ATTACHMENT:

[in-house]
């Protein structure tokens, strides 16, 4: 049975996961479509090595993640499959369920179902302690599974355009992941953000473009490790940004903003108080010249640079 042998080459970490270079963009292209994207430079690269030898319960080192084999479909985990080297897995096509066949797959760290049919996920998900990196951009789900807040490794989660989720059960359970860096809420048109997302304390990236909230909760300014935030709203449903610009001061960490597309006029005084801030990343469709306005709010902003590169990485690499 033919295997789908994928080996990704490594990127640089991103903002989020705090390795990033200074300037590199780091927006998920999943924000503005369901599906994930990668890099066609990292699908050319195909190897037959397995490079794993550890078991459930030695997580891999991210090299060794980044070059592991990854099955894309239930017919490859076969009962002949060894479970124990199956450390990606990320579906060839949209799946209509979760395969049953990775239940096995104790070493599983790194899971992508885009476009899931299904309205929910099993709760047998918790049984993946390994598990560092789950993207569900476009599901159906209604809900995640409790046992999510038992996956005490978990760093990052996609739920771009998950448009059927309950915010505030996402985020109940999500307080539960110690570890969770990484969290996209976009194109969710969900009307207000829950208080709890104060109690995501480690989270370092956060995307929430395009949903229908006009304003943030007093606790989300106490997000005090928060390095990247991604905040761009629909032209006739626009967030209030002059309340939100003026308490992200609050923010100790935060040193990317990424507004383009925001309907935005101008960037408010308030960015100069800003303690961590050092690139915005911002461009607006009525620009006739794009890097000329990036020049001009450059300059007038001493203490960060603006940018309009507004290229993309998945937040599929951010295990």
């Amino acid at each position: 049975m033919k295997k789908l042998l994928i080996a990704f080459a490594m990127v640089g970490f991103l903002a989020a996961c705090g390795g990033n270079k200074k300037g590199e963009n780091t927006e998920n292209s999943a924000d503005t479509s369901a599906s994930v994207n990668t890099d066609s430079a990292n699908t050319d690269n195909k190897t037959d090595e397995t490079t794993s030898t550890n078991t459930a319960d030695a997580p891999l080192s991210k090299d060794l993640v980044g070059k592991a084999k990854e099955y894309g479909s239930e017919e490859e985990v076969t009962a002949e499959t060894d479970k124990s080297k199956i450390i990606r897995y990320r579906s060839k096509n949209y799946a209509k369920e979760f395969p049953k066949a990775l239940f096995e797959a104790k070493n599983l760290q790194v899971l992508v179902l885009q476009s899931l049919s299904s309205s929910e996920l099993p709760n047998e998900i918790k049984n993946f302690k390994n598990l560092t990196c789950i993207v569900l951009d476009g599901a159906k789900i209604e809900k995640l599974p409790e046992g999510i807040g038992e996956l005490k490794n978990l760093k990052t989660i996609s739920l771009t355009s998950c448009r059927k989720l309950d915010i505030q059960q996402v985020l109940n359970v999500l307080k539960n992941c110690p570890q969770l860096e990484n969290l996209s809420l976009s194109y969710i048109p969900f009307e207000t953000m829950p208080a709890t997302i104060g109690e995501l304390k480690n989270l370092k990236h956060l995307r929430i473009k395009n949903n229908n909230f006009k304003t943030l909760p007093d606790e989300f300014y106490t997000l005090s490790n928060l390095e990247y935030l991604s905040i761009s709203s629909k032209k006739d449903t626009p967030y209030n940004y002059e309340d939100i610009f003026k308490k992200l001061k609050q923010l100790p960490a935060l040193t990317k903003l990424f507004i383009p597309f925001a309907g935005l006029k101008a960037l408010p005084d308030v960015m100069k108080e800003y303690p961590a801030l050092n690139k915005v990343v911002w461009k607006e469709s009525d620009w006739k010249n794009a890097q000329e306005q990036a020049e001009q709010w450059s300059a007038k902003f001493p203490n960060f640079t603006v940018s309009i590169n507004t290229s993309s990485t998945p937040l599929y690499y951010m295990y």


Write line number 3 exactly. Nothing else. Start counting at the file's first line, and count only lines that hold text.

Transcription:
């Amino acid at each position: 049975m033919k295997k789908l042998l994928i080996a990704f080459a490594m990127v640089g970490f991103l903002a989020a996961c705090g390795g990033n270079k200074k300037g590199e963009n780091t927006e998920n292209s999943a924000d503005t479509s369901a599906s994930v994207n990668t890099d066609s430079a990292n699908t050319d690269n195909k190897t037959d090595e397995t490079t794993s030898t550890n078991t459930a319960d030695a997580p891999l080192s991210k090299d060794l993640v980044g070059k592991a084999k990854e099955y894309g479909s239930e017919e490859e985990v076969t009962a002949e499959t060894d479970k124990s080297k199956i450390i990606r897995y990320r579906s060839k096509n949209y799946a209509k369920e979760f395969p049953k066949a990775l239940f096995e797959a104790k070493n599983l760290q790194v899971l992508v179902l885009q476009s899931l049919s299904s309205s929910e996920l099993p709760n047998e998900i918790k049984n993946f302690k390994n598990l560092t990196c789950i993207v569900l951009d476009g599901a159906k789900i209604e809900k995640l599974p409790e046992g999510i807040g038992e996956l005490k490794n978990l760093k990052t989660i996609s739920l771009t355009s998950c448009r059927k989720l309950d915010i505030q059960q996402v985020l109940n359970v999500l307080k539960n992941c110690p570890q969770l860096e990484n969290l996209s809420l976009s194109y969710i048109p969900f009307e207000t953000m829950p208080a709890t997302i104060g109690e995501l304390k480690n989270l370092k990236h956060l995307r929430i473009k395009n949903n229908n909230f006009k304003t943030l909760p007093d606790e989300f300014y106490t997000l005090s490790n928060l390095e990247y935030l991604s905040i761009s709203s629909k032209k006739d449903t626009p967030y209030n940004y002059e309340d939100i610009f003026k308490k992200l001061k609050q923010l100790p960490a935060l040193t990317k903003l990424f507004i383009p597309f925001a309907g935005l006029k101008a960037l408010p005084d308030v960015m100069k108080e800003y303690p961590a801030l050092n690139k915005v990343v911002w461009k607006e469709s009525d620009w006739k010249n794009a890097q000329e306005q990036a020049e001009q709010w450059s300059a007038k902003f001493p203490n960060f640079t603006v940018s309009i590169n507004t290229s993309s990485t998945p937040l599929y690499y951010m295990y």